Difference between revisions of "Stroke (main)"

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{{BP Goals in Acute Stroke}}
{{BP Goals in Acute Stroke}}
===Common Medications for BP Control in Acute [[Stroke]]===
{| {{table}}
| align="center" style="background:#f0f0f0;"|'''Agent'''
| align="center" style="background:#f0f0f0;"|'''Typica Dose/Range'''
| align="center" style="background:#f0f0f0;"|'''Onset of Action'''
| align="center" style="background:#f0f0f0;"|'''Cautions/Contraindications'''
| Labetalol||10-20 mg IV push; may repeat x 1||5 min||Avoid in COPD, asthma, heart failure, bradycardia, heart block
| Nicardipine||IV infusion at 5 mg/h; titrate up by 2.5 mh/h q5-15 min; max 15 mg/h||1-5 min||Avoid in severe aortic stenosis
| Clevidipine||1-2 mg/h IV; titrate by doubling dose q2-5 min; max 21 mg/h||2-4 min; short half-life||Avoid in egg/soy allergy
| Hydralazine||10-20 mg IV; repeat q4-6 h||10-20 min||

Revision as of 19:27, 22 June 2020


  • Vascular injury that reduces cerebral blood flow to specific region of brain causing neuro impairment
  • Accurate determination of last known time when patient was at baseline is essential
  • In-hospital mortality of 5-10% for ischemic stroke and 40-60% for hemorrhagic stroke
  • Only 10% of stroke survivors will recover completely
Sensory Homonculus - courtesy AnatomyZone.com

Ischemic stroke causes (87%)

Hemorrhagic stroke causes (13%)

Stroke Types

Clinical Features

Anterior Circulation

  • Blood supply via internal carotid system
  • Includes ACA and MCA

Internal Carotid Artery

  • Tonic gaze deviation towards lesion
  • Global aphasia, dysgraphia, dyslexia, dyscalculia, disorientation (dominant lesion)
  • Spatial or visual neglect (non-dominant lesion)

Anterior Cerebral Artery (ACA)

Signs and Symptoms:

  • Contralateral sensory and motor symptoms in the lower extremity (sparing hands/face)
  • Urinary and bowel incontinence
  • Left sided lesion: akinetic mutism, transcortical motor aphasia
  • Right sided lesion: Confusion, motor hemineglect
  • Presence of primitive grasp and suck reflexes
  • May manifest gait apraxia

Middle Cerebral Artery (MCA)

Patient with stroke (forehead sparing).

Signs and Symptoms:

  • Hemiparesis, facial plegia, sensory loss contralateral to affected cortex
  • Motor deficits found more commonly in face and upper extremity than lower extremity
  • Dominant hemisphere involved: aphasia
    • Wernicke's aphasia (receptive aphasia) -> patient unable to process sensory input and don't understand verbal communication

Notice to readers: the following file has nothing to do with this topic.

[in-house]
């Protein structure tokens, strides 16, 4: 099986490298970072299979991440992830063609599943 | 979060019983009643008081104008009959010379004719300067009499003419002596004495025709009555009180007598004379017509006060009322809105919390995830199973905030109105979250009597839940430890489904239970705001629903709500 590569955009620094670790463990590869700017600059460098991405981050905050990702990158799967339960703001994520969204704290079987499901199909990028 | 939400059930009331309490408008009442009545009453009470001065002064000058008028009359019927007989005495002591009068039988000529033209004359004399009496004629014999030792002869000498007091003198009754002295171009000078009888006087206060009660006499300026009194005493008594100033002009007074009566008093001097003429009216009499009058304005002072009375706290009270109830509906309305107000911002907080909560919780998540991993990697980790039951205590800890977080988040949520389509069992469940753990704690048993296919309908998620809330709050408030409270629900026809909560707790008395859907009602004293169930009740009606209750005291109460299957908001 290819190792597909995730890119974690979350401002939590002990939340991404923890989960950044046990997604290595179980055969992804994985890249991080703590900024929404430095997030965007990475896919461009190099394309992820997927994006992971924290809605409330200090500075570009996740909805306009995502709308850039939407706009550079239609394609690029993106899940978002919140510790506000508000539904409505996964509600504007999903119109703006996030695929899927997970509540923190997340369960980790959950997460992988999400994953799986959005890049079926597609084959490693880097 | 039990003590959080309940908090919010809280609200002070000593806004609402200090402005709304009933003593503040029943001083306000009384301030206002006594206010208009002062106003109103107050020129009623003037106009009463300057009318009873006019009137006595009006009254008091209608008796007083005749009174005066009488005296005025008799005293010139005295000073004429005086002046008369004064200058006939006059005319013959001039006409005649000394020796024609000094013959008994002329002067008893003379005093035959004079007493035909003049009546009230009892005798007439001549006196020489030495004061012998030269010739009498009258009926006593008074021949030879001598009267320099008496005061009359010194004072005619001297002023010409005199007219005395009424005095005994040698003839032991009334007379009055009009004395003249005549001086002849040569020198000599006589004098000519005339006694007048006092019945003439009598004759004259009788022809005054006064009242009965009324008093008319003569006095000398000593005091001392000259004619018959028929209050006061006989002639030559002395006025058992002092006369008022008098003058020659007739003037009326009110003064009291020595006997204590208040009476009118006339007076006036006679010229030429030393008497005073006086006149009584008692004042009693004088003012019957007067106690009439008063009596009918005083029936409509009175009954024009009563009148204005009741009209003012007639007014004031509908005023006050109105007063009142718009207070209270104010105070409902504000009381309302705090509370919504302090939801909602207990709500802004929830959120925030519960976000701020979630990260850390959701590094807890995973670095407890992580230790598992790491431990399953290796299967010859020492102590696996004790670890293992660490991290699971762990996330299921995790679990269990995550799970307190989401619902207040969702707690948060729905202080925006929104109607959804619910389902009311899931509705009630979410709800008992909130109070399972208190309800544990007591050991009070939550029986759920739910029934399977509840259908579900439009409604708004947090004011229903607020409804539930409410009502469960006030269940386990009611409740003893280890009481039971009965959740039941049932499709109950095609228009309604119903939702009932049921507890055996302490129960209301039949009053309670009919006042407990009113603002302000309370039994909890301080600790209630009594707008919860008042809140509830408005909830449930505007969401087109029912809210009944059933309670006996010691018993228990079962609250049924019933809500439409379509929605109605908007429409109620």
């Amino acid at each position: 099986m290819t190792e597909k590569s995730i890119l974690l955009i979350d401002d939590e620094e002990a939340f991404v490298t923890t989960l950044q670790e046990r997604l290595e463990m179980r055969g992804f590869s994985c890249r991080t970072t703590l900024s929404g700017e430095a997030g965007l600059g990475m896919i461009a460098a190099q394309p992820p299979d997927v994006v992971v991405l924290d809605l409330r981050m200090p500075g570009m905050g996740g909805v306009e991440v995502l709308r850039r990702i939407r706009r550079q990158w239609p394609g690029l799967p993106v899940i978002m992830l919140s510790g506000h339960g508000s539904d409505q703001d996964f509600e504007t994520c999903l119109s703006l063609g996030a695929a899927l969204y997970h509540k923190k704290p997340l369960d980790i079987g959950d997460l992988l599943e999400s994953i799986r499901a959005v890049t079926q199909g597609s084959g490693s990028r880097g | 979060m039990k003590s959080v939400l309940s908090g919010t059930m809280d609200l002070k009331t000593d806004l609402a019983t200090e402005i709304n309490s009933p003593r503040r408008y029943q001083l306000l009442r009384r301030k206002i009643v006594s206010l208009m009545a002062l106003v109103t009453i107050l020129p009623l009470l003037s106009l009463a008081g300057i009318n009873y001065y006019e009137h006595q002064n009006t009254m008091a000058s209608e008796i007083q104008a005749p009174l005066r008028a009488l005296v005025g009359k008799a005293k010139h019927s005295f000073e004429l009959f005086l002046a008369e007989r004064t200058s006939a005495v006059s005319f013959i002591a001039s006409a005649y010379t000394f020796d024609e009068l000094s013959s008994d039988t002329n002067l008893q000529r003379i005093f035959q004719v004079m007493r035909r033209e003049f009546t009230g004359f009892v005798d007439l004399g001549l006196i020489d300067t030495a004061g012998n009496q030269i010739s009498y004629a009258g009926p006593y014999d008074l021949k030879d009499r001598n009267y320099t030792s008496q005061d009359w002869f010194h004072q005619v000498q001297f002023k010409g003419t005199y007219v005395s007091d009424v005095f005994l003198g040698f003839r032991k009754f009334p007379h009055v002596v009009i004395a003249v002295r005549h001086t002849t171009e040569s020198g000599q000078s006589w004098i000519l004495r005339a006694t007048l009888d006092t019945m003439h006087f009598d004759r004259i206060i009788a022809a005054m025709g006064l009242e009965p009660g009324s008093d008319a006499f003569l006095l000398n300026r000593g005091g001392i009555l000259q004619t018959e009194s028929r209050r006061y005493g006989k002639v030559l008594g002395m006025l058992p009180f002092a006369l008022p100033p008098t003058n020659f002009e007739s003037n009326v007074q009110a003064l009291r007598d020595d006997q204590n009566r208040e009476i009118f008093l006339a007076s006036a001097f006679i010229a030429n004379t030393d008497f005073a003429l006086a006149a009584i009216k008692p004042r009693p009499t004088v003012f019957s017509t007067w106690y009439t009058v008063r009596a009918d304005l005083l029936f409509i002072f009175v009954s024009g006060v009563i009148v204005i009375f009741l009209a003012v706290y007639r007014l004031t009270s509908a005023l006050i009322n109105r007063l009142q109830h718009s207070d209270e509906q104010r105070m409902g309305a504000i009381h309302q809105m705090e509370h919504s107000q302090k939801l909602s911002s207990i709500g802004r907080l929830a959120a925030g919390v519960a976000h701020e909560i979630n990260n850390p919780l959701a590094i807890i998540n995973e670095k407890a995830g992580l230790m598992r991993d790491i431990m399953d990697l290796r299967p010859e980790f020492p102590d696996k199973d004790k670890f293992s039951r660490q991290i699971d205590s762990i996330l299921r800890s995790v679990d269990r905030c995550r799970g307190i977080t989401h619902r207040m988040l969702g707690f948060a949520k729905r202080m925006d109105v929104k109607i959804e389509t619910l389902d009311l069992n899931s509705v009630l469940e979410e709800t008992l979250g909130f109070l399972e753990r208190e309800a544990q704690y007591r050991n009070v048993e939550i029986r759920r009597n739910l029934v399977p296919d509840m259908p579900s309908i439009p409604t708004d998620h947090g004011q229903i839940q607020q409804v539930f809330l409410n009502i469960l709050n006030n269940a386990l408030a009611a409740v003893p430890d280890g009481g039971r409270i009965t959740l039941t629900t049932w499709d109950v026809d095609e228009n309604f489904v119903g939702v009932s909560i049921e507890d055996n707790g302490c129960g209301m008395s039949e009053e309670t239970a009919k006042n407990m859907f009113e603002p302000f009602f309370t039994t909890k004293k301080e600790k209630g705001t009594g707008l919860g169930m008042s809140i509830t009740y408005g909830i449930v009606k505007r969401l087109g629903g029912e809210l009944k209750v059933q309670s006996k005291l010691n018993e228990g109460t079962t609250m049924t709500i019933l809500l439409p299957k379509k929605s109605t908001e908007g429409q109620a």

• Broca's aphasia (expressive aphasia) -> patient unable to communicate verbally, even though understanding may be intact
  • Nondominant hemisphere involved: dysarthria (motor deficit of the mouth and speech muscles; understanding intact) w/o aphasia, inattention and neglect side opposite to infarct
  • Contralateral homonymous hemianopsia
  • Gaze preference toward side of infarct
  • Agnosia (inability to recognize previously known subjects)

Posterior circulation

Signs and Symptoms:

Basilar artery

Signs and Symptoms:

  • Quadriplegia, coma, locked-in syndrome
  • "Crossed signs" in which a patient has unilateral cranial nerve deficits but contralateral hemiparesis and hemisensory loss suggest brainstem infarction
    • Millard-Gubler syndrome (ventral pontine syndrome) -- ipsilateral CN VI and VII palsy with contralateral hemiplegia of extremities
  • Sparing of vertical eye movements (CN III exits brainstem just above lesion)
    • Thus, may also have miosis b/l
  • One and a half syndrome (seen in a variety of brainstem infarctions)
    • "Half" - INO (internuclear ophthalmoplegia) in one direction
    • "One" - inability for conjugate gaze in other direction
    • Convergence and vertical EOM intact
  • Medial inferior pontine syndrome (paramedian basilar artery branch)
    • Ipsilateral conjugate gaze towards lesion (PPRF), nystagmus (CN VIII), ataxia, diplopia on lateral gaze (CN VI)
    • Contralateral face/arm/leg paralysis and decreased proprioception
  • Medial midpontine syndrome (paramedian midbasilar artery branch)
    • Ipsilateral ataxia
    • Contralateral face/arm/leg paralysis and decreased proprioception
  • Medial superior pontine syndrome (paramedian upper basilar artery branches)
    • Ipsilateral ataxia, INO, myoclonus of pharynx/vocal cords/face
    • Contralateral face/arm/leg paralysis and decreased proprioception

Superior Cerebellar Artery (SCA)

Posterior Cerebral Artery (PCA)

Signs and Symptoms:

  • Common after CPR, as occipital cortex is a watershed area
  • Unilateral headache (most common presenting complaint)